5 März 2018

New materials as a source of inspiration for the fashion industry

Material Xperience: trends are towards sustainability, better working conditions, recycling, re-use and upcycling

Textiles made from pineapple leaves, self-massaging clothes, dresses made from fungi… During Material Xperience 2018 (13-15 March, Ahoy Rotterdam), fashion professionals can enjoy the marvel and the opportunities of many new materials.


Handbag made from wood textile.

Trends in new materials for fashion

According to the organizers of Material Xperience, there are some important trends in the fashion industry. The clothing industry is the most polluting industry globally – after the energy sector – and responsible for 10% of global CO2 emissions. And the industry’s water consumption is high: producing the outfit of one household will require some 1,000 bath tubs of water. Working conditions in low-wage countries are pathetic.

As a result of all this, the fashions industry’s trends are towards sustainability, better working conditions, recycling, re-use and upcycling. In addition to that, new materials come to the market for working clothes and sportswear by application of smart materials and the addition of more functionalities like anti-transpiration or anti-radiation. New materials can also designed to be odourless, self-cleaning, fire resistant or with a shape memory. In the sector these are called e-textiles. These become smarter all the time, as the additional functions do not have to be added to the garment any more, but have become a function of the garment itself. 3D printing takes off as well: in the production of accessories, shoes and even entire outfits. Coatings and prints are no longer just aesthetic but functional as well, like water repellent, fire resistant and even for producing energy or changing form, e.g. colour or texture, as a communication device or for flexible insulation.



New materials

The most recent materials scouted will be shown in the independent Materia collection during the three-day event. Just a few examples.

Piñatex is a natural textile made of pineapple leaves fibre. These leaves are a side product of the pineapple harvest. Fibres are processed to produce a non-woven fabric that is an alternative to leather.

Recurf, a project of Amsterdam University of Applied Sciences, looks at reuse of textiles waste. A city like Amsterdam produces some 17 kg of textile waste per capita annually. A mere 16% is collected separately. The remainder will end up in municipal waste and be incinerated. The Recurf project intends to reuse the waste for production of new materials, among others by mixing it with a biobased plastic. And the project participants also try to develop a market for these materials, for instance for furniture produced from them.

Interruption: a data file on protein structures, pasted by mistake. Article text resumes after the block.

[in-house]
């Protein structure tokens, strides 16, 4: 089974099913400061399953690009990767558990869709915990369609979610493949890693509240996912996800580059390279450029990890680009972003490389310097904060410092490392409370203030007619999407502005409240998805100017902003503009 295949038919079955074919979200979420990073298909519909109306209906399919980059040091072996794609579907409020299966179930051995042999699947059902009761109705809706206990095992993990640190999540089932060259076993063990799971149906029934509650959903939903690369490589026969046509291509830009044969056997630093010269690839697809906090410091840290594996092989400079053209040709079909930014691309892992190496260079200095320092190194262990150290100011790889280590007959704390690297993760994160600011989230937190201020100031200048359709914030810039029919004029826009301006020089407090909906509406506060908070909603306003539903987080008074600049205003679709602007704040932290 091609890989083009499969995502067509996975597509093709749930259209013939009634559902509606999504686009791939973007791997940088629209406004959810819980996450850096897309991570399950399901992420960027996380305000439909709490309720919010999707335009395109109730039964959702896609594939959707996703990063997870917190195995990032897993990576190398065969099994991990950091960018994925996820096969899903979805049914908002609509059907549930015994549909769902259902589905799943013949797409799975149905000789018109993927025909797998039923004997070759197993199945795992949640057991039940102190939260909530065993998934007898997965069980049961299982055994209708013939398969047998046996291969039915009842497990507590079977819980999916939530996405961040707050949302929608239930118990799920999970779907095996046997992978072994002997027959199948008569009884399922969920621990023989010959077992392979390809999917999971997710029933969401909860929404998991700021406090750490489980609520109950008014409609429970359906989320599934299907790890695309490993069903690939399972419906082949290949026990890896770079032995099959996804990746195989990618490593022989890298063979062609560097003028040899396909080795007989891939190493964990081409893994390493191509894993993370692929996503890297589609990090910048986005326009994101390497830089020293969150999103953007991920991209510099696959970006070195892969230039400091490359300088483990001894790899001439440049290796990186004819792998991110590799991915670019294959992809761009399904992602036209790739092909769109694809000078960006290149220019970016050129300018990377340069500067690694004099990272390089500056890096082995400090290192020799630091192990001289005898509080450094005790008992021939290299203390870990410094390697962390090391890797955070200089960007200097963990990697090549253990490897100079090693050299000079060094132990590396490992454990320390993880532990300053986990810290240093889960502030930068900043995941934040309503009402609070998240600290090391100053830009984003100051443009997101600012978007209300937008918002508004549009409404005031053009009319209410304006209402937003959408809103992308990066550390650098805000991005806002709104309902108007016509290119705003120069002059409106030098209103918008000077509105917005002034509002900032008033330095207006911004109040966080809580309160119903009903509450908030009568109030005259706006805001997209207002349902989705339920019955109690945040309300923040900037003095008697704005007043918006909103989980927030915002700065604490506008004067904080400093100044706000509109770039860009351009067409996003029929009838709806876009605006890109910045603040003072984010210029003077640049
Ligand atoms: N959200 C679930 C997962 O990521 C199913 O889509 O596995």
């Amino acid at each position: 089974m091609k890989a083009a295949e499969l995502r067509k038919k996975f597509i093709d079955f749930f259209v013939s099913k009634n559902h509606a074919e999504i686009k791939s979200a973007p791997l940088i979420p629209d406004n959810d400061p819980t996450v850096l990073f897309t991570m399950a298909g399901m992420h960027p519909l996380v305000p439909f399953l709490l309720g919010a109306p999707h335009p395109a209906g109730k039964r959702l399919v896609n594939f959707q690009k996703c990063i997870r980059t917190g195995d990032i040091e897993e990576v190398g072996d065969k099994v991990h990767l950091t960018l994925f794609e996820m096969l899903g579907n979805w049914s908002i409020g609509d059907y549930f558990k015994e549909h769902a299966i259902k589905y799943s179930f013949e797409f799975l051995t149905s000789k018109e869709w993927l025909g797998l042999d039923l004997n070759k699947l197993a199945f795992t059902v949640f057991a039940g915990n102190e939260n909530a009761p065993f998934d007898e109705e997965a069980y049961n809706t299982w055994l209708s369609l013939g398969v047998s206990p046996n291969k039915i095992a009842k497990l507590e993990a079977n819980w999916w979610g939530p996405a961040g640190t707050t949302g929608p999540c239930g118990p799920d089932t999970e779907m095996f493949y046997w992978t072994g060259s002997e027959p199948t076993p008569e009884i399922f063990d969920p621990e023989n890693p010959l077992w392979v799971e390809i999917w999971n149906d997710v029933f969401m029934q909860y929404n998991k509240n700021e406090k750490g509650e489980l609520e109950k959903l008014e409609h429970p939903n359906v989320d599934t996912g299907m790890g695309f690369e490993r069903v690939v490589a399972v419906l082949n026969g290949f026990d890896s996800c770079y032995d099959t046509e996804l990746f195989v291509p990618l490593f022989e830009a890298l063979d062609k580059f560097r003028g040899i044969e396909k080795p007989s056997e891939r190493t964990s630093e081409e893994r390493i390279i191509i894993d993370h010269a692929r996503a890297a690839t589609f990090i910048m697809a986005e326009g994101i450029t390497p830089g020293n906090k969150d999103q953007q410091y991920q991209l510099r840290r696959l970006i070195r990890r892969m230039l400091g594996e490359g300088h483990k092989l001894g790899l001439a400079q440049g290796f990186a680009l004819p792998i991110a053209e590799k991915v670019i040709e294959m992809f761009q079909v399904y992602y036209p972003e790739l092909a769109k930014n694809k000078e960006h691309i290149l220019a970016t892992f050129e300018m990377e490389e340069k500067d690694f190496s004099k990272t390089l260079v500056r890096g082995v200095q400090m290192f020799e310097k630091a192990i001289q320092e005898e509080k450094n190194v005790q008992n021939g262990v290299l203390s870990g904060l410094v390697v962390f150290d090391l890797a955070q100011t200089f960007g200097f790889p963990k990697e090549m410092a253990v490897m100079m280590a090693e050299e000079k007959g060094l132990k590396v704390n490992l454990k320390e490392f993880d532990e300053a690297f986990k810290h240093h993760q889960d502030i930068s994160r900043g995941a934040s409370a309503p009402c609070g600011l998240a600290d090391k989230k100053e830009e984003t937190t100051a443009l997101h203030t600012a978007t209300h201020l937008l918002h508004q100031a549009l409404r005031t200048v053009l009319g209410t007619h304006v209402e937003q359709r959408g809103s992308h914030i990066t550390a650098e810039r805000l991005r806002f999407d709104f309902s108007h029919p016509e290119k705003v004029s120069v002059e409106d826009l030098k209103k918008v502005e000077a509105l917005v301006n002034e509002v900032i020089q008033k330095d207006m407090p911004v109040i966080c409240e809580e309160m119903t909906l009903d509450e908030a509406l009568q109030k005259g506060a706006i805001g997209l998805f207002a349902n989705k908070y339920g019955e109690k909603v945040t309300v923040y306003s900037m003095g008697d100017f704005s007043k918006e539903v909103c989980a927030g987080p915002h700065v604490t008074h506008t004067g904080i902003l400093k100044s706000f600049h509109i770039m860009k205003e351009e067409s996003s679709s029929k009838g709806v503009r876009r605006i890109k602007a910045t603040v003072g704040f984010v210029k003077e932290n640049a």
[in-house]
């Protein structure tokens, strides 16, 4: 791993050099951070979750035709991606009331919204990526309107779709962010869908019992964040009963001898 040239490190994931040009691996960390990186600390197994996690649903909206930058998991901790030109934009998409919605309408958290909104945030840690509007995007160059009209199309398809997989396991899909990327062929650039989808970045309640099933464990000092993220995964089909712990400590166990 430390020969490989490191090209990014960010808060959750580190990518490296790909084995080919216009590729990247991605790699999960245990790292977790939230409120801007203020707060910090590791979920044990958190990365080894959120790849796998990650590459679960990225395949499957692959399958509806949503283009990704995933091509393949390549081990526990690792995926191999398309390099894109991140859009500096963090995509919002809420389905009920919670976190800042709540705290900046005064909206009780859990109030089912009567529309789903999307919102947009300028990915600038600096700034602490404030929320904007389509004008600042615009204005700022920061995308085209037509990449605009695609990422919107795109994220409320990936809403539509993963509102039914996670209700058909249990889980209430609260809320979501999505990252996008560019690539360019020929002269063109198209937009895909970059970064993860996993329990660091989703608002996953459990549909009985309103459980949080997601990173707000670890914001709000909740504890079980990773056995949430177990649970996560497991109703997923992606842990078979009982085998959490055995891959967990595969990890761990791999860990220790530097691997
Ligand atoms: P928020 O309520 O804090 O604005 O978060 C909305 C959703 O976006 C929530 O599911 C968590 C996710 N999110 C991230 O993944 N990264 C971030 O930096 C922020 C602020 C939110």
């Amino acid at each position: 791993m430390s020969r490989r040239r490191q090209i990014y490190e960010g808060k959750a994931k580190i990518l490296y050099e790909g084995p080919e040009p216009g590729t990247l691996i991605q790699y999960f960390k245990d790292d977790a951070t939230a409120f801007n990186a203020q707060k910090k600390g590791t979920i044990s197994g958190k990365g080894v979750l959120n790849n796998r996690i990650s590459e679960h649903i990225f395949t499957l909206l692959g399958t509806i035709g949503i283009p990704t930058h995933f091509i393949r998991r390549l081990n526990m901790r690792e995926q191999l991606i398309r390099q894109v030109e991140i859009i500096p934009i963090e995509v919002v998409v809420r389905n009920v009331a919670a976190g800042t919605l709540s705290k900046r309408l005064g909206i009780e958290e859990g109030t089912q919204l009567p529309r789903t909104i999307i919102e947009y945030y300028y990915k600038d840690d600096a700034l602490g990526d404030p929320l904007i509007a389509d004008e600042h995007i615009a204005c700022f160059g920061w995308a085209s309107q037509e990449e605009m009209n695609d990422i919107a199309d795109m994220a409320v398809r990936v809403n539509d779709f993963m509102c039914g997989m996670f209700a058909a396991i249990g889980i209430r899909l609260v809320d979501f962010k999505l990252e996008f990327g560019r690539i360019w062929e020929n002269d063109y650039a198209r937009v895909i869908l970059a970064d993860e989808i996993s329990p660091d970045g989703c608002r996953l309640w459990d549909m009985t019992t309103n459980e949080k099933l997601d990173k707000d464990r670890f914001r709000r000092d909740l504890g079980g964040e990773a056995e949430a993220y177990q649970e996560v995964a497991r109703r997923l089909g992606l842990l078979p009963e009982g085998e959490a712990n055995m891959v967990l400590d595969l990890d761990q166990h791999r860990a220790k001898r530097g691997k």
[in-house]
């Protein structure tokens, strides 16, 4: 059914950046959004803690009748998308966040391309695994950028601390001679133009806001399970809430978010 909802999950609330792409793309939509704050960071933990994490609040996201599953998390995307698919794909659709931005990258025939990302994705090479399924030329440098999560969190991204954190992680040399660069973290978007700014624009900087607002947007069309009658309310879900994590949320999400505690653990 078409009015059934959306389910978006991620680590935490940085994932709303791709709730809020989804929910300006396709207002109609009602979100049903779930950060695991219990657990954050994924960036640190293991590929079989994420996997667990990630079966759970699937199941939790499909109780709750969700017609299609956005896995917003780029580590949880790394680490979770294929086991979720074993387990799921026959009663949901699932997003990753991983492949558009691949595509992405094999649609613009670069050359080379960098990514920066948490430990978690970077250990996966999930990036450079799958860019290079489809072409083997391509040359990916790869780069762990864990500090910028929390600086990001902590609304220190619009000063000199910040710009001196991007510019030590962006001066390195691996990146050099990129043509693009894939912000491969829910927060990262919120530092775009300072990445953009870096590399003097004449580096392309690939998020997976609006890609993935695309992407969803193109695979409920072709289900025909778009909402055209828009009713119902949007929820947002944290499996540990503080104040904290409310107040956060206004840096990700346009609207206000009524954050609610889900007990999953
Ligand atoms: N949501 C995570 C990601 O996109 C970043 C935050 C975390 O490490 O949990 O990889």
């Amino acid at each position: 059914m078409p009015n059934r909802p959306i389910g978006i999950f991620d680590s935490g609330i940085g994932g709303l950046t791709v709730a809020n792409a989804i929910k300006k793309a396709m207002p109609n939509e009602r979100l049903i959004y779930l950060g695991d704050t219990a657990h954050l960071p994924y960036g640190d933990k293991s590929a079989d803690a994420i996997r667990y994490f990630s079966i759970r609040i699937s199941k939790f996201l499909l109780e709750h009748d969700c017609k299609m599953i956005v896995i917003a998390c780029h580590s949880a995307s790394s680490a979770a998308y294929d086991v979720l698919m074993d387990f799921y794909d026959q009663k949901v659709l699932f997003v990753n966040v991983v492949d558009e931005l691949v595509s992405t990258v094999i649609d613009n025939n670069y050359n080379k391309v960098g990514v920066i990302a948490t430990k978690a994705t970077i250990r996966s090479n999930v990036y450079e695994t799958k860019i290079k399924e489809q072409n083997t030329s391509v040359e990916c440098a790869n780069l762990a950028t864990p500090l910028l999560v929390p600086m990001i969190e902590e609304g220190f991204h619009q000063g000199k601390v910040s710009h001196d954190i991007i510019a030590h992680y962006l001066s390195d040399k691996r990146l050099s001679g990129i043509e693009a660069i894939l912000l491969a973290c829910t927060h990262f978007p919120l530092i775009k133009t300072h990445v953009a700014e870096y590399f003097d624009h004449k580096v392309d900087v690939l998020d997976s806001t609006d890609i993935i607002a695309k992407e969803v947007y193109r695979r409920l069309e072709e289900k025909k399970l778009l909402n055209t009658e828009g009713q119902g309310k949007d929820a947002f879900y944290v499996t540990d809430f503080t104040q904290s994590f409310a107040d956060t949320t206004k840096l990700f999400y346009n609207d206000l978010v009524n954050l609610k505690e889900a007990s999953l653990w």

Wood textile consists of a combination of wood veneer and textiles. The material is more or less flexible, due to the geometric wood finishing, a source of inspiration for many forms, ranging from handbags to small tables.


Dress made from MycoTEX.

Major exhibition objects

Material Xperience not just shows the exhibition participants’ materials, it will also show major exhibition objects, often not on display before, that will lend a view on the future to the visitors.

Print in Motion: these prints, developed by Anouk van de Sande, represent an extra dimension. Although they look digital and futuristic, they are analogue in nature; they consist of several layers on stretching and transparent fabrics. The prints create an optical illusion by following the body’s movements. The effects are almost theatrical and make you dizzy when you watch them.

Smart textiles: designer and researcher Kristi Kuusk designs ‘smart textiles’. These textiles have integrated functions that react for instance when touched. By embedding sensors, the garments may be able to massage the wearer, or emit light.

MycoTEX is a textile made of mycelium, i.e. fungal spores. This material is very versatile, although used for solid objects only until quite recently. Textile designer Aniela Hoitink created a flexible version of this material that does away with the need to spin threads, and with weaving and sewing.

Fashion lectures program

During the Material Xperience event, there will be talked-about lectures. Lectures on ‘The Future of Fashion’ will be held on Wednesday afternoon 14 March. Material Xperience will be held 13-15 March in Ahoy, Rotterdam. For more information and a free ticket please visit the site of Material Xperience.

Source: Bio-Based Press, 2018-02-21.
Author: Diederik van der Hoeven


Share on Twitter+1Share on FacebookShare on XingShare on LinkedInShare via email